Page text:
Uninformed Consent

Various sizes, wood and metal with acrylic paint, 2019 (in progress)

With this series, I’m exploring the idea of something not-from-your-body being added to the body. The invasive and intrusive nature of surgery. Removing or adding. Reconstructing. Flesh versus metal. Man-made versus natural. Clean and shiny versus rusty. Things being bound or forged together. Clinical and sterile versus natural and worn. Immobility. Tension. Oppositions. Stability and immobility. 

Two years ago, after years of back pain, I was diagnosed with “Severe Grade 3 Anterolisthesis of L5 on S1”. Essentially, one of my vertebrae slipped 50-75% out of alignment, and this misalignment was pinching my nerves and causing debilitating pain down my right leg.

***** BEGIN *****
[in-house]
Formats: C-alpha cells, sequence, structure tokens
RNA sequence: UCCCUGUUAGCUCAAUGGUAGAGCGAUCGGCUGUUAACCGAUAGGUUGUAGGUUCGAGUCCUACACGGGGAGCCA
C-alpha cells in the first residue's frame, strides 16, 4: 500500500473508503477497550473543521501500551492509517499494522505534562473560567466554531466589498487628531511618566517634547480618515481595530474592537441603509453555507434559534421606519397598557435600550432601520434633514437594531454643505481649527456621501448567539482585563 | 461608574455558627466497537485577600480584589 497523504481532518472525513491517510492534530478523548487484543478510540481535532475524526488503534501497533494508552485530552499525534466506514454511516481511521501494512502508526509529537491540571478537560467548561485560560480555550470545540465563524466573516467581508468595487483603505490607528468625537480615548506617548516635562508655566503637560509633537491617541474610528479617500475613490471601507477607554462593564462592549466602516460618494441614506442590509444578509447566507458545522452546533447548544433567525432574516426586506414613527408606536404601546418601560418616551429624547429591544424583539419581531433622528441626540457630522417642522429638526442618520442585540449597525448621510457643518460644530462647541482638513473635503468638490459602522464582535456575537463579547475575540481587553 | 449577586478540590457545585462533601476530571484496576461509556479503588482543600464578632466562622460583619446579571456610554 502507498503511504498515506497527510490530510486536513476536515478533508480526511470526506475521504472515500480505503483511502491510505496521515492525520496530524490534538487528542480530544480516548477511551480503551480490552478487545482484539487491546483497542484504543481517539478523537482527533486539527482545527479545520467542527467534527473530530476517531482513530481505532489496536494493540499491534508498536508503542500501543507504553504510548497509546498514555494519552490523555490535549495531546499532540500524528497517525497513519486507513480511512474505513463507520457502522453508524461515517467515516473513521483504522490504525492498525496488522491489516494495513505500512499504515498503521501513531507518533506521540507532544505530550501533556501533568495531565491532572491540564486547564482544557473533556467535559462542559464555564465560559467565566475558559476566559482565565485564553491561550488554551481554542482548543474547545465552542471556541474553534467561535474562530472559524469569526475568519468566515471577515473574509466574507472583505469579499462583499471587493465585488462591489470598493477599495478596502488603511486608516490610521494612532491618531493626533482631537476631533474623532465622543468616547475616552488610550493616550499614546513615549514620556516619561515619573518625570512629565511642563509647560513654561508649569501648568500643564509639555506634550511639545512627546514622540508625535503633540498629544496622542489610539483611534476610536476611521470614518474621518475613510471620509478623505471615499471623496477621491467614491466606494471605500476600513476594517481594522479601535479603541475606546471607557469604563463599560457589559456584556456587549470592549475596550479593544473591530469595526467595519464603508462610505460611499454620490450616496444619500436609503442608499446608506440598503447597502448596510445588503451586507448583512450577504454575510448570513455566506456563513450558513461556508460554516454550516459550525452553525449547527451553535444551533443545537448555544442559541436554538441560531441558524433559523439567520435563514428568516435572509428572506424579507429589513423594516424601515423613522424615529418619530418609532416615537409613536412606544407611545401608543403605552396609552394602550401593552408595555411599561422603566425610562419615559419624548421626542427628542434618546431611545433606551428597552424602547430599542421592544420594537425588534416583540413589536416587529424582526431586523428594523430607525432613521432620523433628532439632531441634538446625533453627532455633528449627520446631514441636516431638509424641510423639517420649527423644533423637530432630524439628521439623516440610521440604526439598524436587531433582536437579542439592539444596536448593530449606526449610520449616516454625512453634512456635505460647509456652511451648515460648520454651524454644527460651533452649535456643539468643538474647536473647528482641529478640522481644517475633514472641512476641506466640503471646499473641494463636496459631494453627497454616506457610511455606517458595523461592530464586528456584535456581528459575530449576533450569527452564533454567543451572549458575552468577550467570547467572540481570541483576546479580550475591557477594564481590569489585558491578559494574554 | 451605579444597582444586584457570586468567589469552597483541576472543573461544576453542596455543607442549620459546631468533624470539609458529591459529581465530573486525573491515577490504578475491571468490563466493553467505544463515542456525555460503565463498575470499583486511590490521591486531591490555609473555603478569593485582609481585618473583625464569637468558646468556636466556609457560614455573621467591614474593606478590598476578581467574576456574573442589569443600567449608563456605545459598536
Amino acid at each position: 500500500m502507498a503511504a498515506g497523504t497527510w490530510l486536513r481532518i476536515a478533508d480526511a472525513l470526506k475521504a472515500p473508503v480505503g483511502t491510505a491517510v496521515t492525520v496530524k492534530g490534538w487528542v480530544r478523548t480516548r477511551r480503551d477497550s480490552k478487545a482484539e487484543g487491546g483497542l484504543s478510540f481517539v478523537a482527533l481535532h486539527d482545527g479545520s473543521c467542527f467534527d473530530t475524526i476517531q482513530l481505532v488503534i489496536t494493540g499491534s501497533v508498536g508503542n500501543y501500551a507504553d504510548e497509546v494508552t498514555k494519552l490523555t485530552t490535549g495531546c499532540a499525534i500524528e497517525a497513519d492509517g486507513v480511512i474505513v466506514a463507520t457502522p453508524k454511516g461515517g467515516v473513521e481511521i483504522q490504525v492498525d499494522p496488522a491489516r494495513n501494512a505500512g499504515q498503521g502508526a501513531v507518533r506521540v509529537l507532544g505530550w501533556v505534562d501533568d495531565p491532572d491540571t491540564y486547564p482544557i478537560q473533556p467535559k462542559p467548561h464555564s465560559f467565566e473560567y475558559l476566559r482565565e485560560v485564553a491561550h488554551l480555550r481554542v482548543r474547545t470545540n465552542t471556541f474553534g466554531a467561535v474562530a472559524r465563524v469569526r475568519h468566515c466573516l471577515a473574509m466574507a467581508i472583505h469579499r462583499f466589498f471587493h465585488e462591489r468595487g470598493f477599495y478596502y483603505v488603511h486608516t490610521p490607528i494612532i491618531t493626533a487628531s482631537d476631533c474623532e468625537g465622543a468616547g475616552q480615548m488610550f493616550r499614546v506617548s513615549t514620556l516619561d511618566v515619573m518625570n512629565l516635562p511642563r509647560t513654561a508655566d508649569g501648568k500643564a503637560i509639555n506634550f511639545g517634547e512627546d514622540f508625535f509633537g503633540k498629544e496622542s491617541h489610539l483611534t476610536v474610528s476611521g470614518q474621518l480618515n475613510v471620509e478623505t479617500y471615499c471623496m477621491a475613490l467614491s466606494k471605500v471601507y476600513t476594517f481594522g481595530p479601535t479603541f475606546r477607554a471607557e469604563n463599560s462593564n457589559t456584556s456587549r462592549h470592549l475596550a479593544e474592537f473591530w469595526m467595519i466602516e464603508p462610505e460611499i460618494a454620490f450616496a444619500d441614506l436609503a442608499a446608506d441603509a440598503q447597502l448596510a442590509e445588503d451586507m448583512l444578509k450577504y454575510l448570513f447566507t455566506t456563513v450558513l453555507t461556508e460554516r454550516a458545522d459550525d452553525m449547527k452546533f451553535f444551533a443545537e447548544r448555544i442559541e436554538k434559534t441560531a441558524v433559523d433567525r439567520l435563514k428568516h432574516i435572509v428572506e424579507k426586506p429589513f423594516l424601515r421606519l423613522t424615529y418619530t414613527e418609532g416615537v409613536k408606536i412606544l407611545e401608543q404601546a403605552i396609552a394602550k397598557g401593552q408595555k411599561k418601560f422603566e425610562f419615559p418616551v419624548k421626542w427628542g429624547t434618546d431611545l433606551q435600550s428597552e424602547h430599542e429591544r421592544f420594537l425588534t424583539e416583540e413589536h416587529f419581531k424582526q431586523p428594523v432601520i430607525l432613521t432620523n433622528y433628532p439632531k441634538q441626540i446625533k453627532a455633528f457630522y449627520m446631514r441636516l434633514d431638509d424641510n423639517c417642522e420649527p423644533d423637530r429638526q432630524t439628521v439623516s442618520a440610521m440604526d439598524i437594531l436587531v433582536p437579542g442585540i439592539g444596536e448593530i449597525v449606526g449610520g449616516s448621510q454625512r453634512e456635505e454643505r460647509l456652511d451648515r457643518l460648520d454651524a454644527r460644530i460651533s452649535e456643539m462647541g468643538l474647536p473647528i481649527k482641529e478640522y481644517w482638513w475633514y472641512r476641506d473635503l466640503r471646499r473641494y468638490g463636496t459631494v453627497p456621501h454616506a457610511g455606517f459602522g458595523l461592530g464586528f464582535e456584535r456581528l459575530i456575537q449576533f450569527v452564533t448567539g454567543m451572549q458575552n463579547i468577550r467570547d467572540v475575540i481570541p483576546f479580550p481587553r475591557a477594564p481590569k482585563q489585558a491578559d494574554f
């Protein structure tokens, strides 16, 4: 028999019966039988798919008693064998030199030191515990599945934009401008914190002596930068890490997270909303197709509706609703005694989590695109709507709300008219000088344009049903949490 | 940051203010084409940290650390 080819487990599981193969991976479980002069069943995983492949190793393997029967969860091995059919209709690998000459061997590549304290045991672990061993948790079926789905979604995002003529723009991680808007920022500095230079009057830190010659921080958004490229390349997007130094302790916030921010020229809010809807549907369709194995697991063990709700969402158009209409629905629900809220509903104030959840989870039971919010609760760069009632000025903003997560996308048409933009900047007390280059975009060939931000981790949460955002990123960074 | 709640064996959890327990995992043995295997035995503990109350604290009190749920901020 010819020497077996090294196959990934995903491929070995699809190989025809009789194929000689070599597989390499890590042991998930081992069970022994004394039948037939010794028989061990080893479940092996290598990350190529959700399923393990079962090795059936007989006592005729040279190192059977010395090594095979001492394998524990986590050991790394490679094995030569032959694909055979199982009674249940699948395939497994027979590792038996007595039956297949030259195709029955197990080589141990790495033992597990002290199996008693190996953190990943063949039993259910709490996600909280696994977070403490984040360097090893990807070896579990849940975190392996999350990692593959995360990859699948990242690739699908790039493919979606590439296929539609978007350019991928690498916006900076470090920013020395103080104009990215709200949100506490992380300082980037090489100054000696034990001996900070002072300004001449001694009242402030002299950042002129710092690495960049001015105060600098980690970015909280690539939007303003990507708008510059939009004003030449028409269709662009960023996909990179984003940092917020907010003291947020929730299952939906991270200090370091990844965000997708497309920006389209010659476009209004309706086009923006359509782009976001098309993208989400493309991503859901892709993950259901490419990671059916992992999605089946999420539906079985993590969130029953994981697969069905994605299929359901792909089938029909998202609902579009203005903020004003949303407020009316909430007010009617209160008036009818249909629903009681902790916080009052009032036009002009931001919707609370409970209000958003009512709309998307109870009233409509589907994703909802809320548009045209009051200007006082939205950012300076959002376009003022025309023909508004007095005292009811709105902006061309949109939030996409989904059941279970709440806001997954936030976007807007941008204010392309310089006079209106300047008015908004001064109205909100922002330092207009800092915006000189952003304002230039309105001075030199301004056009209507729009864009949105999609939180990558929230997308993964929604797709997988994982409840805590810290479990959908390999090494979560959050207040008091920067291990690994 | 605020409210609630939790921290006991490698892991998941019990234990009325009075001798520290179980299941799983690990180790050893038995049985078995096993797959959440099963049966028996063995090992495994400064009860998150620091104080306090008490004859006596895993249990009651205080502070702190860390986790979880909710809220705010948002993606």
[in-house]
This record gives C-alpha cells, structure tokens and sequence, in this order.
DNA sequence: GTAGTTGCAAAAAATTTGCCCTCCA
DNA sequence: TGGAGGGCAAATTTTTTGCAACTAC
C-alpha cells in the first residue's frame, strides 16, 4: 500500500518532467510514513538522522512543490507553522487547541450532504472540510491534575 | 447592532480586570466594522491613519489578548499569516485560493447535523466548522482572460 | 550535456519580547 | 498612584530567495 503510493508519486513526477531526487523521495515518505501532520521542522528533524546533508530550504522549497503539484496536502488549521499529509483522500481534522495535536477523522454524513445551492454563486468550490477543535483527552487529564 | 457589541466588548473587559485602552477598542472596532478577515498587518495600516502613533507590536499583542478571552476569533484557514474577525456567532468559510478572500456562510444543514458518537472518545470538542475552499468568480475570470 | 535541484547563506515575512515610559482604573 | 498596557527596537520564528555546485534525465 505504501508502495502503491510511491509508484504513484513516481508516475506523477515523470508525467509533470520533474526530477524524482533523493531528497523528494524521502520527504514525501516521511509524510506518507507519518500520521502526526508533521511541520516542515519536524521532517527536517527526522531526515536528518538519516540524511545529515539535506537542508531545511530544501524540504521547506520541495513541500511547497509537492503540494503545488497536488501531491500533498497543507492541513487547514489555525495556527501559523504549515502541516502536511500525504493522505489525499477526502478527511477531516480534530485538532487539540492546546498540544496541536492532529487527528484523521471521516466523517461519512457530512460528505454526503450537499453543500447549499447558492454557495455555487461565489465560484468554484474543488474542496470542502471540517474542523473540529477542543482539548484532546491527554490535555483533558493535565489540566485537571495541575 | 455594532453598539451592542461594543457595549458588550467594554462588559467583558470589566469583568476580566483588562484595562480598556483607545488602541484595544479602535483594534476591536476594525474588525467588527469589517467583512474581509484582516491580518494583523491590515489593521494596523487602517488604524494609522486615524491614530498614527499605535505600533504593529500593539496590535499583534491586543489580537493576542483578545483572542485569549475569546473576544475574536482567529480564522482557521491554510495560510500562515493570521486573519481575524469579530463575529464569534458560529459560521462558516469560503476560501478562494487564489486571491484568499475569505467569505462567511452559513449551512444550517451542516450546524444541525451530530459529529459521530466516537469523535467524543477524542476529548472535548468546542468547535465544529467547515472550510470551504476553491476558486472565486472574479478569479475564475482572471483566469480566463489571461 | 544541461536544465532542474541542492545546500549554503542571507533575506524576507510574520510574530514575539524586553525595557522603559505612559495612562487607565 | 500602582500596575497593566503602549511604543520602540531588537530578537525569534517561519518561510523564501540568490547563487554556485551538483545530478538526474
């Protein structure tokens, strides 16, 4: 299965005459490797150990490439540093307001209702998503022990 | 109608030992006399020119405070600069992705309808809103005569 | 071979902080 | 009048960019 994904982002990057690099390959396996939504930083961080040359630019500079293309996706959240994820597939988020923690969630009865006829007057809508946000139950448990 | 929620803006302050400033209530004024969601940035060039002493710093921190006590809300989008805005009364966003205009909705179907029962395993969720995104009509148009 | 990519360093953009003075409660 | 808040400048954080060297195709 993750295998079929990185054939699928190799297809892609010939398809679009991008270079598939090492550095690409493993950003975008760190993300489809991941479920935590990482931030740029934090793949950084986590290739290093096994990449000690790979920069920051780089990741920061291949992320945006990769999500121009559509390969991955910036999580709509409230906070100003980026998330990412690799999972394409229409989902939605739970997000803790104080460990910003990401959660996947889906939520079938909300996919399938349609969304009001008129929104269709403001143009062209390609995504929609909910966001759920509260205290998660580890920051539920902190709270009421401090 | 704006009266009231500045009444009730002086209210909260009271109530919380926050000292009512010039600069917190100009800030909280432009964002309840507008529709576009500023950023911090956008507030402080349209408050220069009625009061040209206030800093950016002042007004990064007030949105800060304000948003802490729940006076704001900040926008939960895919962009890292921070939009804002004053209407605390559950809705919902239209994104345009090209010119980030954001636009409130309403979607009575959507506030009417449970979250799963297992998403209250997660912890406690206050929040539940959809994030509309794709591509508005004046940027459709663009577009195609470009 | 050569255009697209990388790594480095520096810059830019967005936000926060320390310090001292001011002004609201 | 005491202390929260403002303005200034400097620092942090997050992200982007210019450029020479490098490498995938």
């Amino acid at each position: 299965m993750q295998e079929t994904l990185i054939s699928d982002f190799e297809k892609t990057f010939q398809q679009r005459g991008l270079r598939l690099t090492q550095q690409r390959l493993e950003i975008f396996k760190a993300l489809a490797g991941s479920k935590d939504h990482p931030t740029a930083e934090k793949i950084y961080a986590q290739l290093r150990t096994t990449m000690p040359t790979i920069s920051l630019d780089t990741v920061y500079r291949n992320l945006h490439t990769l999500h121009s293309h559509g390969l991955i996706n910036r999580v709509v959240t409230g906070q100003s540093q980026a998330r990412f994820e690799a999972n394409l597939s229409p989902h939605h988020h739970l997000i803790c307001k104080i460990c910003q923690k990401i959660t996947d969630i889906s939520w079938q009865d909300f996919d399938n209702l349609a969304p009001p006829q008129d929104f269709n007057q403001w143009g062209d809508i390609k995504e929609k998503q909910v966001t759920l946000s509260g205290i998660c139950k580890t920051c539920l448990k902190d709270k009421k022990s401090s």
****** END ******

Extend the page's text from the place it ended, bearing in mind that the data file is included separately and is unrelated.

It took over a year to wait for surgery. The surgical procedure included decompression (where bone and other tissue were removed to release pressure on the vertebrae and associated nerves) and a spinal fusion (when a piece of bone is transplanted into the back of the spine, and the bone heals and fuses with the spine, creating a solid bone mass that helps stabilize the spine). It wasn’t until 8 weeks after surgery that I discovered the transplanted bone didn’t come from somewhere in my own body – it was a tissue donation. 

I had consented to a procedure that I didn’t fully understand. Knowing that the cells would be a tissue donation (from a deceased donor) wouldn’t have changed my decision to have the surgery, but I would have been much more appreciative of the gift. A wise friend told me “there is no best before date for gratitude”. I am grateful.

Tanya CampComment